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Let's just call it advice

Unless you've been burrowed in a hermit's hole somewhere for the last few years, you know that there has never been a more volatile time for businesses.

August 12, 2011 | Glenn Tucker C-I contributing editor | Columns


Perry's positives may play poorly past Palmetto State

Republicans in South Carolina may soon be in line for a love affair with Texas Gov. Rick Perry. That is, if he decides to run for president. So why would South Carolina voters like him? Well, for one, he's not Mitt Romney. Perry is a cotton farmer's son who speaks with a ton of Texas twang, while Romney is an Ivy League-educated "Yankee" from Massachusetts.

August 10, 2011 | Michael Ulmer | Columns


Population growth and shifts drive redistricting

This session the South Carolina General Assembly addressed redistricting, the process of reconfiguring election districts that is required every ten years in order to reflect population changes reported in the latest U.S. Census. It is a painstaking task to ensure that state legislative and congressional districts are equal in population, guaranteeing each person's vote is equally represented in the state legislature and in the U.S. House of Representatives.

August 08, 2011 | S.C. Rep. Laurie Slade Funderburk C-I contributing columnist | Columns


A satanic deal for debt fighters

A "sugar-coated Satan sandwich." That's what Rep. Emanuel Cleaver, a Missouri Democrat and chairman of the Congressional Black Caucus, called the bipartisan deal to raise the debt ceiling -- as he announced he was voting for it.

August 08, 2011 | Clarence Page Chicago Tribune | Columns


Thinking about my once-upon-a-times

Once upon a time I wrote fiction. No, C-I critics, I don't mean any of my articles. Those are about real life, real people, real events.

August 08, 2011 | Martin L. Cahn | Columns


Black Obama voters' blues

It is only in comparison to today's Republican Party, divided between its old-school establishment and its Tea Party zealots, that today's Democrats look unified.

August 05, 2011 | Clarence Page Chicago Tribune | Columns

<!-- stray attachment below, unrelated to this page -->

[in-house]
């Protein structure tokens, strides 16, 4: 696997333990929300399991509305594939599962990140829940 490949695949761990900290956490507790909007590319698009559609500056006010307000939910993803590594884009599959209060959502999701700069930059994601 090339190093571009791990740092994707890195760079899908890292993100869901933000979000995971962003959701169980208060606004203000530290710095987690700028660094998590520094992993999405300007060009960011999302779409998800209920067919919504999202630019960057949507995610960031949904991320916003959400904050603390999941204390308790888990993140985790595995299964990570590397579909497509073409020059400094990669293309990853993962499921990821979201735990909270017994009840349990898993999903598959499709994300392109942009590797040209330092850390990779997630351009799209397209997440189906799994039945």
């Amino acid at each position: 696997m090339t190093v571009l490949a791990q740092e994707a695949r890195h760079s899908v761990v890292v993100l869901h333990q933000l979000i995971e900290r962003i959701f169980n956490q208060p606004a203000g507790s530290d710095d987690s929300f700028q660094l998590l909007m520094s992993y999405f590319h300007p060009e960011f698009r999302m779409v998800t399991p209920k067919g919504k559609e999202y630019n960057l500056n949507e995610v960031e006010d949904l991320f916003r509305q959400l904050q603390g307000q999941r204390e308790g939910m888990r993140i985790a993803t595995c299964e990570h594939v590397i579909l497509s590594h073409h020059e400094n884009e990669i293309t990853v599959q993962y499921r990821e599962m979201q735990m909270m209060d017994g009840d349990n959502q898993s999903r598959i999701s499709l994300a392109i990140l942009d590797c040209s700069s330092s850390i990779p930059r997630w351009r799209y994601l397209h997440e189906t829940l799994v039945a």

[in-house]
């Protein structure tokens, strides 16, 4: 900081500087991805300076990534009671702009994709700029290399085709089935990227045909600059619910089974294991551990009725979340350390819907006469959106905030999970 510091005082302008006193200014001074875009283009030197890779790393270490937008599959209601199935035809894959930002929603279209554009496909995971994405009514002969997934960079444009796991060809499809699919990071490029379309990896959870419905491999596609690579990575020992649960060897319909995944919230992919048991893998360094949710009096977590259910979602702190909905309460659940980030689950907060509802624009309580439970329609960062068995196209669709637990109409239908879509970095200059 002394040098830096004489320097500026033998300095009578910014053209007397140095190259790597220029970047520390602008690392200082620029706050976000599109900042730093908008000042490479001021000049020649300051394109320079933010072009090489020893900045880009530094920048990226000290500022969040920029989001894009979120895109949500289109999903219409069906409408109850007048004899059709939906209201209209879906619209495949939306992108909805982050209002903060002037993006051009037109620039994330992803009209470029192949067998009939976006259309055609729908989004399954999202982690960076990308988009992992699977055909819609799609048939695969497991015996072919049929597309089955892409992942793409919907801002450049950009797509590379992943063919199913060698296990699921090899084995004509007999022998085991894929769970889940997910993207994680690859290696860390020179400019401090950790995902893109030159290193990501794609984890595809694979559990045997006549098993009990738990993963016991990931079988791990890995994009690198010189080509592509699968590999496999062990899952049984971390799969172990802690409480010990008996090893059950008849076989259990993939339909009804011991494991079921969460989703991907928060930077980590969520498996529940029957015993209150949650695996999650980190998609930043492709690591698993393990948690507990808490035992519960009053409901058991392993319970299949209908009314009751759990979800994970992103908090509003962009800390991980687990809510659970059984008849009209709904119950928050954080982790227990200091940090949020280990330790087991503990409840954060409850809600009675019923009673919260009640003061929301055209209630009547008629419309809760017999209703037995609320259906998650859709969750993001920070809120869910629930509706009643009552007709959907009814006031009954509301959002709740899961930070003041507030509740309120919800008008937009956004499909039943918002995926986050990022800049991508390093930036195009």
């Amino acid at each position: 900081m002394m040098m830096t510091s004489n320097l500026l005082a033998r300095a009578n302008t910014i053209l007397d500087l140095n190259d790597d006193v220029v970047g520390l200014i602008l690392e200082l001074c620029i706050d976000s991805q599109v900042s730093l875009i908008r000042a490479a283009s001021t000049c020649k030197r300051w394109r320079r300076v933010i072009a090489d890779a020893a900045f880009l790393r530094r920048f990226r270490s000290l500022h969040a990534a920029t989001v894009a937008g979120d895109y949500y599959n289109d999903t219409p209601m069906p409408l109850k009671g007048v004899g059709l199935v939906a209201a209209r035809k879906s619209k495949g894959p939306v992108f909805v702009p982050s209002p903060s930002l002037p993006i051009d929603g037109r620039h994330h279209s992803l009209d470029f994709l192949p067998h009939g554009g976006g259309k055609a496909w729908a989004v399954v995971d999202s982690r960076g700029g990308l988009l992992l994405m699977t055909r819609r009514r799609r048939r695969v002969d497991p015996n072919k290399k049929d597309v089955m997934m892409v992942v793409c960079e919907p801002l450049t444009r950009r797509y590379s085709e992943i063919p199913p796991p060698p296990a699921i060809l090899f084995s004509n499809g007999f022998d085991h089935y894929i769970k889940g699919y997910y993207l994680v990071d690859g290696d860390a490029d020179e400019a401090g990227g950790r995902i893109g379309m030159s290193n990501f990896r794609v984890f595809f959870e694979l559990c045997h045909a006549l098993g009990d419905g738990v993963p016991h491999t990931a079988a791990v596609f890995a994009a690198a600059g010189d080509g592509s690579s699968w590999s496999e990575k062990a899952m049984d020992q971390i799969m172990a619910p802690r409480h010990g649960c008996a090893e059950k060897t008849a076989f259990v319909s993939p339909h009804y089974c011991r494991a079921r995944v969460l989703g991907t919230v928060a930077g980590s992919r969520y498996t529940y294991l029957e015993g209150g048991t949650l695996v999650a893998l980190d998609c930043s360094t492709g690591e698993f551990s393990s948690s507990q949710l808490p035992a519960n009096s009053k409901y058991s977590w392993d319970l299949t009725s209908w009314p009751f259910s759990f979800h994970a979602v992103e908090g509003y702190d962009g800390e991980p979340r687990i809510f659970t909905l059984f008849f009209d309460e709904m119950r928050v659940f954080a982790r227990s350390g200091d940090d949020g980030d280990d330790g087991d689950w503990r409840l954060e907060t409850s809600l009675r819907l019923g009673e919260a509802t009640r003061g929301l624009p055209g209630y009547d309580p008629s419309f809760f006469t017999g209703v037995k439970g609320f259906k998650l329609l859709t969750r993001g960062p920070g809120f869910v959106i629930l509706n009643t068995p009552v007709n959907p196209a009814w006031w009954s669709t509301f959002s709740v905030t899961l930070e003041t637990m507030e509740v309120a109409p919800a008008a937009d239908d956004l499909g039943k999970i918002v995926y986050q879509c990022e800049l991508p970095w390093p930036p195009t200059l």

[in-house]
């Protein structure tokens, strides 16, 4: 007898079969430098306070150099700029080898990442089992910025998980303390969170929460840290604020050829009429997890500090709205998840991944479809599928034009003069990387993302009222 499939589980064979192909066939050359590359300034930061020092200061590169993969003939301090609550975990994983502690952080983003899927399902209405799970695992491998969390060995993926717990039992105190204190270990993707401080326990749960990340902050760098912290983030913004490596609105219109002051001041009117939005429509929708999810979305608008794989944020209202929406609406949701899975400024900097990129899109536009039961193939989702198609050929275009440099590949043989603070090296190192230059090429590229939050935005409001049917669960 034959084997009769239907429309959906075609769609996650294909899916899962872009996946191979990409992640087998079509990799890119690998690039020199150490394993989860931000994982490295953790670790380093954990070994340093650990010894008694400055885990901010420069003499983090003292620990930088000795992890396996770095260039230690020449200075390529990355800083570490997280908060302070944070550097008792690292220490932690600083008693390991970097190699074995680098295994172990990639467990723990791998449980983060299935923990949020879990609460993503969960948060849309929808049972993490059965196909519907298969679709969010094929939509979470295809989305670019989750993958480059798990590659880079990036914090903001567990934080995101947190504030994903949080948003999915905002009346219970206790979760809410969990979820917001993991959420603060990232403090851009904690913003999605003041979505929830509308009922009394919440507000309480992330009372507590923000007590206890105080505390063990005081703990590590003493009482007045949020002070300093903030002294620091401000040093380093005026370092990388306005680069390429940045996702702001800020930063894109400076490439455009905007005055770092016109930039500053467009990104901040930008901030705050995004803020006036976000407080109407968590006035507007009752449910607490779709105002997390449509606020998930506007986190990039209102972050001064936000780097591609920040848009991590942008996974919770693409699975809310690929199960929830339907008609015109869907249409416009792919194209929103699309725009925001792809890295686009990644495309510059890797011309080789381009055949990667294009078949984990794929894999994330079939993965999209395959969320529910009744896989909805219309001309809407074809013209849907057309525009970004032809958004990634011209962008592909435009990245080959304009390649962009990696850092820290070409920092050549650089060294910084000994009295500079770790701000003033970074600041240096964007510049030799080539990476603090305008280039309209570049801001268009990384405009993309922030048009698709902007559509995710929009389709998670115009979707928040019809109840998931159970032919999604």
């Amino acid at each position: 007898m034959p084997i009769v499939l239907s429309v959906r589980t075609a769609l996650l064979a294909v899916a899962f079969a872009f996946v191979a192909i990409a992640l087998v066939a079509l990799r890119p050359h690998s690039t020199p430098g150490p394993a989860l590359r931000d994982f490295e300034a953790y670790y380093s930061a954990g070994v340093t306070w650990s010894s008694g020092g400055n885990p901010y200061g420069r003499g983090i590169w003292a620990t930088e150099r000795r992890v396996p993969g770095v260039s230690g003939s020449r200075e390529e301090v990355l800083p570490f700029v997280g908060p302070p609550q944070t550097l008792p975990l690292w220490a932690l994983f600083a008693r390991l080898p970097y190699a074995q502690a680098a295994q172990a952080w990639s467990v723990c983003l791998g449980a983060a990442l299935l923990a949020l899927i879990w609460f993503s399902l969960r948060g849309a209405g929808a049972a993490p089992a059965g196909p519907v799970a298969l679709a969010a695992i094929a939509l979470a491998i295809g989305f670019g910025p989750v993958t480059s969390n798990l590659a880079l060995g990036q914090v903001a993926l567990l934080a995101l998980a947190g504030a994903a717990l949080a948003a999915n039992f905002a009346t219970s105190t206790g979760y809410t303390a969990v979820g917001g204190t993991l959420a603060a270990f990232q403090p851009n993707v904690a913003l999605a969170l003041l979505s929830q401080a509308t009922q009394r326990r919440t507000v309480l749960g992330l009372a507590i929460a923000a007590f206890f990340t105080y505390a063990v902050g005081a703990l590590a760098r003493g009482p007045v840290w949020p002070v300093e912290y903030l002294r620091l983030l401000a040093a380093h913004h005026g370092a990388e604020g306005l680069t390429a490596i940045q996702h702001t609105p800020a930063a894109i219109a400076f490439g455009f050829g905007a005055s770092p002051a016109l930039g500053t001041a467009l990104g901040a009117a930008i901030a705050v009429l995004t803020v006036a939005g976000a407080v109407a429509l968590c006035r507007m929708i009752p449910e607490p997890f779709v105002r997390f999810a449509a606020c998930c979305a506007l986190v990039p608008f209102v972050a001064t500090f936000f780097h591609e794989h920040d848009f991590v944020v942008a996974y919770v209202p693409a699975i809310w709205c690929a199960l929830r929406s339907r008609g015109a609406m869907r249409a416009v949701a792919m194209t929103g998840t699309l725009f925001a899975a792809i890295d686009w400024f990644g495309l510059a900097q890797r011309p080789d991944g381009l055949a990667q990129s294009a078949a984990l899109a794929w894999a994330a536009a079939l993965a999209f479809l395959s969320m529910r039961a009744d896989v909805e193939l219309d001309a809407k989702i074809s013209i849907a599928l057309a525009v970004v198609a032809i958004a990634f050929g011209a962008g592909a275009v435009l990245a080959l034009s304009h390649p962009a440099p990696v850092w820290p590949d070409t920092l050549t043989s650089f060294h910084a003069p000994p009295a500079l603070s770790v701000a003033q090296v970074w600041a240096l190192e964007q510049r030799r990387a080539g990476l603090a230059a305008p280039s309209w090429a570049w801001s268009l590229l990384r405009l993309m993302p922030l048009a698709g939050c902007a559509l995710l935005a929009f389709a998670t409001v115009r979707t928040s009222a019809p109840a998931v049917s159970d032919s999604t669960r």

Leaders must set example for open government

I got a call from a school board member recently asking what to do when her board goes into executive session and then talks about things that cannot legally be discussed there.

August 05, 2011 | Bill Rogers Executive director, S.C. Press Association | Columns


Got game?

I am not ashamed to admit that, at the instant the ref blows his final whistle and the scoreboard flaunts her last digits, a palpable degree of sadness, of disappointment comes over me like a dark cloud stealing the sun's warmth on a winter day. Reality sets in. Football season is over. The rivalries and intensity, the festivities and friends, the tradition -- all will be missed until next season. And I'm not alone. For many, it's about playing the game but, in more, watching the game. The game, defined one way as "a physical competition conducted according ...

August 05, 2011 | Paula Joseph C-I contributing columnist | Columns


Teen mothers, show seem to have lost their way

Last year, I wrote a column defending MTV's popular reality show, "Teen Mom."

August 05, 2011 | Ashley Ford | Columns


Throw the bums out

Back when I was in journalism school -- in the days when Gutenberg was still trying to figure out movable type and four guys named Matthew, Mark, Luke and John were just starting to jot down their thoughts -- we were always taught to be subtle when writing opinion pieces.

August 05, 2011 | Glenn Tucker C-I contributing editor | Columns


Tiger's return brings added questions

Last time golf fans saw Tiger Woods at a PGA event he couldn't make it to the final round at the Players Championship in Ponte Vedra Beach, Fla. Set to make his comeback this week at the Bridgestone Invitational in Akron, Ohio, Woods has had two months to recuperate from that forgettable performance at the Players and will now try to return to that championship-winning mindset that defined his game for so long.

August 03, 2011 | Michael Ulmer | Columns


The Tea Fragger Party

Fragging: "To intentionally kill or wound (one's superior officer, etc.), esp. with a hand grenade."

August 03, 2011 | Kathleen Parker Washington Post Writers Group | Columns


Breivik's real enemy: himself

Anders Breivik, the far-far-right-wing monster charged in Norway with the biggest mass murder by a single gunman in modern memory, reminds me of how often delusional minds hate others for what they really see in themselves.

August 01, 2011 | Clarence Page Chicago Tribune | Columns


I'll take the middle road, thanks

Perhaps the best commentary I've read on the debt crisis came from Lou Zickar on CNN.com. Zickar wrote the commentary as the editor of The Ripon Forum, "a centrist Republican journal of political thought and opinion published by The Ripon Society."

August 01, 2011 | Martin L. Cahn | Columns


Why they teach